Part 3a: Firing Pilot Test
The pilot test firing was conducted to test out the strength of the kiln as well as to see if the dome that was built out of two triangular mudbricks and clay coils could hold up on its own (See Figures 10a and b). Also, cones were not added inside because the first initial goal was to just dry the dome. The dome was supported by a wooden frame just in preparation for the clay dome (See Figure 11). There was some speculation that this dome may not work due to the nature of the triangular mudbricks and the clay having different moisture content.
The recording of this pilot test firing did not rely heavily on data collection but rather on an observatory perspective. Meaning that there was not a detailed collection of data; no temperatures were taken, no records were kept of the fuel intake. This test was simply to determine if the kiln could withstand a firing as well as to test the process of building a dome lid (See Figure 12a).
The fire began in the evening. and within an hour the kiln was visually observed as retaining a considerable amount of heat as a result of which the wood frame that was made out of plywood for the support system in the dome had started to burn away. The burning of local hydrangea wood lasted three hours, in which fuel was added to the fire periodically during that time. The reasoning behind using a three-hour time frame was due to an observation made halfway through the burning process. The dome was changing from a light brownish red colour to a dark brownish red indicating that the clay itself was drying and losing moisture.
Unfortunately, the dome did not survive the firing. It is likely to have failed because no fuel was added after the three-hour mark. This meant the cooling of the kiln could start and the slow
fire had reduced to embers which may have caused the dome to cool too quickly, resulting in cracking from the uneven firing and instability of the dome (See Figure 12b). At 10:50 p.m. the kiln was left unattended because there were no visual flames or smoke indicating any danger to the surrounding environment. The decision to recreate a dome was reflected upon and this activity consumed the next couple days.
Part 3b: First Firing
After the pilot test firing that was described above, a new dome was created. This dome was made out of stoneware that was purchased at a local pottery shop and was the same quality as the small version of the scored basin. The idea was that by creating this temporary dome out of clay that was already processed and wedged, then it may work. The construction of this took approximately four and a half hours using the coil and slab technique. This temporary dome was left to slowly dry over the duration of several days until the first firing took place. However, the dome did not survive the drying process due to the uneven hardening of the clay which resulted in cracking.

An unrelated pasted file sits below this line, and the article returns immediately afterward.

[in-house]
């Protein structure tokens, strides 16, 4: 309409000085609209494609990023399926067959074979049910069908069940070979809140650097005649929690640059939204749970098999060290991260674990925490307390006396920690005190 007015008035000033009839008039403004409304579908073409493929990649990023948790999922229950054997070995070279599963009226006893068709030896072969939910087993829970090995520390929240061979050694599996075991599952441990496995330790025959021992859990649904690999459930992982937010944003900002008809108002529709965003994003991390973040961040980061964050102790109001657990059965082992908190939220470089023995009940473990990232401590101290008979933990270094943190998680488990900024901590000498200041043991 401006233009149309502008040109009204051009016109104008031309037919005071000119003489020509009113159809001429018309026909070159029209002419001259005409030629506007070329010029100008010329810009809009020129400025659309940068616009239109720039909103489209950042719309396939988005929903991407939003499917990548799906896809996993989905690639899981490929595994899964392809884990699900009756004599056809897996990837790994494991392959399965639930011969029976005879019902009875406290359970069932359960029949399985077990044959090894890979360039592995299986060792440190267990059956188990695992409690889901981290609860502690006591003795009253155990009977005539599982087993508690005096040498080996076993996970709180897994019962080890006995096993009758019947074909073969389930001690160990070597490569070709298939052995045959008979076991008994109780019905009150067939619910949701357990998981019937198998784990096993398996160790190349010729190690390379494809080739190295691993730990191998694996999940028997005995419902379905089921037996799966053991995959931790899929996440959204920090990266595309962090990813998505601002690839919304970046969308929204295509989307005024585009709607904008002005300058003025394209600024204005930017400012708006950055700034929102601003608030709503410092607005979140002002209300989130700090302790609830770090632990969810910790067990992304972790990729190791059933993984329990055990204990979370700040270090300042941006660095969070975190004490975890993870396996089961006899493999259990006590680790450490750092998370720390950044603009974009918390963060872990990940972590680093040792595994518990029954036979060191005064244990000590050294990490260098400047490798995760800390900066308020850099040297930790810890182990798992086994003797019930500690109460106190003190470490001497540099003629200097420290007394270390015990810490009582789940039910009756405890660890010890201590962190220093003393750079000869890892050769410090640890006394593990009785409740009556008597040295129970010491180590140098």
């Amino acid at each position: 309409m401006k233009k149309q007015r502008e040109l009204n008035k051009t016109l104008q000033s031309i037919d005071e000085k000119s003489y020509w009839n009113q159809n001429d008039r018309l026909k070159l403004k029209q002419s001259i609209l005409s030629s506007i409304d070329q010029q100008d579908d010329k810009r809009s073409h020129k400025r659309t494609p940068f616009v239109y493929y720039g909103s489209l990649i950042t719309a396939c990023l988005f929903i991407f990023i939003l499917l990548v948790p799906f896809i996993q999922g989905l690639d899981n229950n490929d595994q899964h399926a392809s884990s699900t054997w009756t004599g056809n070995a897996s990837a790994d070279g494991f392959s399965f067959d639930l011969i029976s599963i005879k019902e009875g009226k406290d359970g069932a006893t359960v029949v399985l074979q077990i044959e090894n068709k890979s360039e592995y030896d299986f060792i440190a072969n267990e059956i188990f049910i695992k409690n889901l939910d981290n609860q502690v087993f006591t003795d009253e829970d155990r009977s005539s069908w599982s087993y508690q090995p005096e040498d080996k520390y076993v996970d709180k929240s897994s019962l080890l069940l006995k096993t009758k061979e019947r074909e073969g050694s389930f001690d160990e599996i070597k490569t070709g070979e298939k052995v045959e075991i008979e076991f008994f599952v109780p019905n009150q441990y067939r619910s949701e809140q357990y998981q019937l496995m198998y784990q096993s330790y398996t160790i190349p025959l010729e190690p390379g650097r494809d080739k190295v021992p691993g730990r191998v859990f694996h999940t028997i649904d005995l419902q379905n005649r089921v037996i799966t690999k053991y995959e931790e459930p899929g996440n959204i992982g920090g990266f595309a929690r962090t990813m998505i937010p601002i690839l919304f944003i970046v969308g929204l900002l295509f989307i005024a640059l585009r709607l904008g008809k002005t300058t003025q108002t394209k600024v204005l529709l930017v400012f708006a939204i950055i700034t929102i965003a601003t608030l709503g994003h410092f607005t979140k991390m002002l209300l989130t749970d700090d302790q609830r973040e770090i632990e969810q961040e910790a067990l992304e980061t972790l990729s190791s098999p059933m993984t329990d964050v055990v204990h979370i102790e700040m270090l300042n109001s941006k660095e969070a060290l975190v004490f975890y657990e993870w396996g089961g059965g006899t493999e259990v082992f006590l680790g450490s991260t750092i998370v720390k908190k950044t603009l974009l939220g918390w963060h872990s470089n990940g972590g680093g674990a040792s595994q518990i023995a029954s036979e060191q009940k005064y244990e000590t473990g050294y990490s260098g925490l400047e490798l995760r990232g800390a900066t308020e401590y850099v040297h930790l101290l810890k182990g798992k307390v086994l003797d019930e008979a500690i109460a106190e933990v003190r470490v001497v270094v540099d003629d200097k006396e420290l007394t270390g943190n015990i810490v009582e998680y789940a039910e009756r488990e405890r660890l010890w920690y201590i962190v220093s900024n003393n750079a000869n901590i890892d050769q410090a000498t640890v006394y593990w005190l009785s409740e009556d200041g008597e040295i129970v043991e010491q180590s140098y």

So the final lid was to use one from an electric kiln, the temperatures required could be withstood but the drawback was it was no longer a dome top. This may, therefore, have altered certain aspects of this Minoan kiln, but in order for it to fire the pots, a lid had to be put on the kiln. The ceramic vessels were then put inside the kiln before the lid went on and the preheating began (See Figure 13).
The firing process took place on a day of warm weather, so that there would be no chance of rain affecting the kiln. For a total of twelve hours, the kiln went through various temperatures and used a total of 33.11kg of fuel. The fuel type ranged from small to large pieces of birch, pear, oak, pine, and hydrangea wood. Similar wood types were indicated at another Minoan site, Prinatikos Pyrgos, with the addition of olive and juniper (Day and Kobik, 2019, p.70). According to Soles, et al. (2003, p.83), a temperature of 600°C/1200°F was required. The kiln was successful in reaching this temperature and while recording it had actually reached 1500°F which was maintained for the last hours of the firing.
After those last hours, the kiln was completely closed after a final stoking. Covering up the kiln took approximately fifty minutes and involved the application of slip from the local clay and newspaper. This was a very important step that was needed in order to cover all the holes and any cracks that developed throughout the long firing process. The kiln was left to cool down very slowly so that none of the ceramic vessels would be damaged.
Part 3c: Second Firing
The first firing indicated that the vessels did not properly reach the temperature needed that would change the clay into a non-porous vessel. A second firing was, therefore, necessary, the difference being that this firing began during the night and went for a longer period. The recordings were more focused on the temperatures coming from inside the kiln, the quantity of wood and the time it took to reach certain temperatures. There were shorter stoking times (beginning with 10 minute intervals and then changed to 5 minute intervals in order to get the temperature higher ), so that the fire would be continuously fed but this may have affected the temperatures rising due to the doorway opening all the time causing the fuel to cool and fluctuate. The second firing lasted a total of fifteen hours, with approximately 36.27kg of fuel (the same type of wood as before) and the ending temperature was around 1500 °F (See Graphs 1 and 2).
Part 3d: The Results of the Firing